The Arguments on Free Trade

Depending on who you speak with, the idea of free trade is highly controversial. Some believe that the practice increases inequality and affords corporations too much leverage and power over the economy, while others feel that free trade brings opportunity and development to poorer countries, making everyone richer. The general premise of free trade is that there should be few limitations and restrictions on trade between countries. While it sounds easy enough, the existence of free trade is actually a complex structure of quotas, tax impositions, and product restrictions. When people advocate for the idea of free trade, they are actually speaking to even greater removal of some of the established restrictions. As a general observation, there are some countries better at producing certain goods than others, and rather than countries laboring to produce the entire line of products required for their citizens, it is easier to focus on doing one thing well and sourcing the remaining items from another country. This makes for less wasted resources and time, while still providing enough goods to meet with local or global demand.

Managing the Global Market

The restrictions on free trade are sometimes considered free trade agreements, as these are the treaties used by countries to regulate the duties, taxes, and tariffs for all imports and exports. The North American Free Trade Agreement (NAFTA) is one of the more well-know treaties long-held by the United States. The perspective on these agreements has both positive and negative arguments when considering the effects on living standards, business growth, and job creations. Because these trade agreements are supposed to increase trading opportunities between countries, there are several advantages to an increase in international trade.

Boosting the Local Economy

Companies who pursue trade opportunities often see an increase in their country’s economic growth. The estimate for the U.S. is about .5% growth each year as a direct result of NAFTA. The increase in market openings improves the business climate, as there is greater potential for sales and growth. Businesses cannot afford to remain stagnant and creating a monopoly in the local industry, as the global market drives more competitive pricing and provides more competition. In addition, there are many governments across the globe that will subsidize local industry opportunism, but with trade agreements that remove subsidies, government spending is lowered. Smaller companies don’t need to rely as heavily on government assistance, as trade agreements often bring investors to a country and new capital into their local industries. For the U.S., their presence across the globe also brings the U.S. dollar to more isolated economies and improves their financial position. Financial institutions across the globe benefit from improved economies, especially those like the Guyana Bank for Trade and Industry Limited, which has become an industry leader for its consumer-centric banking and digitized trading applications and accessibility.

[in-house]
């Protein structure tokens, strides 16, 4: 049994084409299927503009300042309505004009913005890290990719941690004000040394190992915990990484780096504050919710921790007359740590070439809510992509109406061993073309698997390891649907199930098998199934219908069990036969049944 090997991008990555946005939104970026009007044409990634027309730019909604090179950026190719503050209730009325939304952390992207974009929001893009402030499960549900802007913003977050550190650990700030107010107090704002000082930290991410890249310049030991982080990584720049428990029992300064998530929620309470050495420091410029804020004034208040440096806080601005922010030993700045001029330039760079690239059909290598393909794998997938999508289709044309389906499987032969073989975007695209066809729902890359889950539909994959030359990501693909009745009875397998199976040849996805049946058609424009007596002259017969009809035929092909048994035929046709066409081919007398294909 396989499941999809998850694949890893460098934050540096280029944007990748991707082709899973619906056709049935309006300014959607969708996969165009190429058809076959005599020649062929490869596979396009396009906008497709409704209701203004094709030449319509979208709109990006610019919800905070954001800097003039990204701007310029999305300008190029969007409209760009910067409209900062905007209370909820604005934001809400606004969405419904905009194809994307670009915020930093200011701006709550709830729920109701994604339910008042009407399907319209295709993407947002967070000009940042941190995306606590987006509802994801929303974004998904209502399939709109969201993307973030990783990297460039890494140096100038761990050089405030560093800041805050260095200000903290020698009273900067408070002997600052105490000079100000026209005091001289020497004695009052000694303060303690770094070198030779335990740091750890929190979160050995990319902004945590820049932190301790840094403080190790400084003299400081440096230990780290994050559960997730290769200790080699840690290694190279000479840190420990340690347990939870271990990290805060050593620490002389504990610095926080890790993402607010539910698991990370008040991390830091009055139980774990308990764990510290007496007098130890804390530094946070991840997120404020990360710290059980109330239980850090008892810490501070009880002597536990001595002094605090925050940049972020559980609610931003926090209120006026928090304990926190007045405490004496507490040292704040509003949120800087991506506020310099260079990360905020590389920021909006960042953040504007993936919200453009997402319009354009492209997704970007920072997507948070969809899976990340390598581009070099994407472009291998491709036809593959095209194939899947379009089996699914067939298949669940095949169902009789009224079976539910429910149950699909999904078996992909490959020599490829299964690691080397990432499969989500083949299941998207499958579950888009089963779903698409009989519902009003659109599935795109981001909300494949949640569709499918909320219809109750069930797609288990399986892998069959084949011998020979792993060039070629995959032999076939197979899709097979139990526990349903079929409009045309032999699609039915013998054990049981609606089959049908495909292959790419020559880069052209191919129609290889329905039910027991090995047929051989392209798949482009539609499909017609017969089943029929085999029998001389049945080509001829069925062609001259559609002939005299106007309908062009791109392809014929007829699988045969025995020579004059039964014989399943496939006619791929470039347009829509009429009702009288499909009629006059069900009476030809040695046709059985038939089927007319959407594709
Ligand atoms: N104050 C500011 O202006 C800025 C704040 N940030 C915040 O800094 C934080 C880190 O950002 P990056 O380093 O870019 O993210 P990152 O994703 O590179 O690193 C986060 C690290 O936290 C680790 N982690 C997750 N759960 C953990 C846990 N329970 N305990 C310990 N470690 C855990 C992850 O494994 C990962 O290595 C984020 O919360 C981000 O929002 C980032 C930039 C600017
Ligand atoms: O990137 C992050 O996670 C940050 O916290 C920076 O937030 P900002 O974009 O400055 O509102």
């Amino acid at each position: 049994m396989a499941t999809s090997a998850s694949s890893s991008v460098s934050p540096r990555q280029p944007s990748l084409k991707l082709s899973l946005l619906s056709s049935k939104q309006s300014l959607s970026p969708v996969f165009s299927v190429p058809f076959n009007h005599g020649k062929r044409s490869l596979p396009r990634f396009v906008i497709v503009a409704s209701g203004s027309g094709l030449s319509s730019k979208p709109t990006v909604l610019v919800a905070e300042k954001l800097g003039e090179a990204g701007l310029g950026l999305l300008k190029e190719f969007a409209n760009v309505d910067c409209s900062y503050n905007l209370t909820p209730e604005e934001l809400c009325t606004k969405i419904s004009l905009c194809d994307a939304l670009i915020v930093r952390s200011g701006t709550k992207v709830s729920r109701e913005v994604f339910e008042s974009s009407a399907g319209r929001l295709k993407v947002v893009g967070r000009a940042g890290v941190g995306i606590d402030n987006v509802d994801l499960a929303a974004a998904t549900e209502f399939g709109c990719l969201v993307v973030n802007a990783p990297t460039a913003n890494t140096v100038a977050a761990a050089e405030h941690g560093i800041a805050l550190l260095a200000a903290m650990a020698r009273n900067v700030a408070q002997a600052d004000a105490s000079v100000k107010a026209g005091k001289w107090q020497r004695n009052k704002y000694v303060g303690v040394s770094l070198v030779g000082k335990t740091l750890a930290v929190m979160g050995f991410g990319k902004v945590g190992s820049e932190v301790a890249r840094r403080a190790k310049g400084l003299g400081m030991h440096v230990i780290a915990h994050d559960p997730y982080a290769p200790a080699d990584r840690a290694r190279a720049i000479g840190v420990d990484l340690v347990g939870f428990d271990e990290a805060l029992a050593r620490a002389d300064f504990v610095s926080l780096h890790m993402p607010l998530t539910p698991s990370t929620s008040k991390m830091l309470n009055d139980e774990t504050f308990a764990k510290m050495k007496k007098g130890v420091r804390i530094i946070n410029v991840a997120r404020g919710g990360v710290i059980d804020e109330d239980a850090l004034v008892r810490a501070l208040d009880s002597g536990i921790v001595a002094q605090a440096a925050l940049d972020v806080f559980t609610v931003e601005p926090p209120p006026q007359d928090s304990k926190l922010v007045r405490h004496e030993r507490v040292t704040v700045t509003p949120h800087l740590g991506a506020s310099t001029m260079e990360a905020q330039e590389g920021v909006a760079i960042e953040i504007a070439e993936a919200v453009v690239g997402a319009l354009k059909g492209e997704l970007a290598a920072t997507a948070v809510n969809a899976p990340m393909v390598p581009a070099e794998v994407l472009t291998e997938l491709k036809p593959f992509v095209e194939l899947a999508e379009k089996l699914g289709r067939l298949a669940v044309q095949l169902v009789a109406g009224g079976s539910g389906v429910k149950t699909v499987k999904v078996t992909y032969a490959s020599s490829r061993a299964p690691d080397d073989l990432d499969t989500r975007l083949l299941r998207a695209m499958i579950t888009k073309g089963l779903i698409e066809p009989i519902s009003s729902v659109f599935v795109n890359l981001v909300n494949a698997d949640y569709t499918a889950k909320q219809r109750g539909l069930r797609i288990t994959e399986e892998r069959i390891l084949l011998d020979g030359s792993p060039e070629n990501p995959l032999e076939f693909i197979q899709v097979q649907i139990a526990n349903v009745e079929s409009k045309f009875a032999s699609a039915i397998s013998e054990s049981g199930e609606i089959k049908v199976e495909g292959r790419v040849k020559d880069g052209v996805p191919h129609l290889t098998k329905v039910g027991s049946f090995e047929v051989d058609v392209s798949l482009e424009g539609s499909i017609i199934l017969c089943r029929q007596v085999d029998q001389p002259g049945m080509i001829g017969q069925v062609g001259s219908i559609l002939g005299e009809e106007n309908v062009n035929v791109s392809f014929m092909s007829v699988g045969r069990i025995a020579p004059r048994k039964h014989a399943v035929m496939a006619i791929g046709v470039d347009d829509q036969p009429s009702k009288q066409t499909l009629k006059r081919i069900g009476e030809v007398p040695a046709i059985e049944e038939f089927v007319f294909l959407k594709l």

Improving Local Resources

Local companies experience growth when allowed to compete on the global market, enabling access to the latest in technology and training from their multinational partners. Local economy growth also drives up employment, with investor companies often providing the training to the local labor pool. In turn, global companies often have more expertise in their areas of operations especially with industries like oil drilling, mining, and manufacturing. The local company provides access to the resources while the multinational partner or investor brings training on best practices and lean operations. This can keep prices down for the overall market value, but still provide the best in quality materials.

Negative Opinions

Even though these areas seem highly beneficial to a countries economic health, ultimately benefiting the citizens, there are many who feel that the cons outweigh the pros with free trade. There are three key disadvantages.

  1. Job Outsourcing. The primary complaint of those against free trade is the increased outsourcing that occurs to countries where the cost of living is less. This creates an opening a reduced labor force within the United States, as jobs are sent to countries where labor is cheaper and there are fewer regulations on working conditions. Mexico is often seen as a threat to the American labor force, as the enforcement of NAFTA saw a lot of manufacturing plants closing their doors in favor of imports from south of the border.
  2. Reduced Domestic Industry Opportunity. Traditional economies often rely on the works of small family farms for employment, yet the subsidized agri-business ventures of developed countries put these little guys out of business. In turn, unemployment rates rise, as do the crime, poverty, and mental health concerns.
  3. Theft of Intellectual Property. Many countries do not recognize nor establish their own patent protection laws, and even if they do have them, they aren’t always enforced. This leads to an uptick in the counterfeit and fraudulent knock-off goods that have been manufactured through hacked data and stolen ideas.

Without free trade, the global economy would look much different, ultimately shaping the economy of countries across the world. Trade agreements can benefit local companies and national citizens when the governing bodies are aware of threats, loopholes, and inequalities in the arrangements or financial return.

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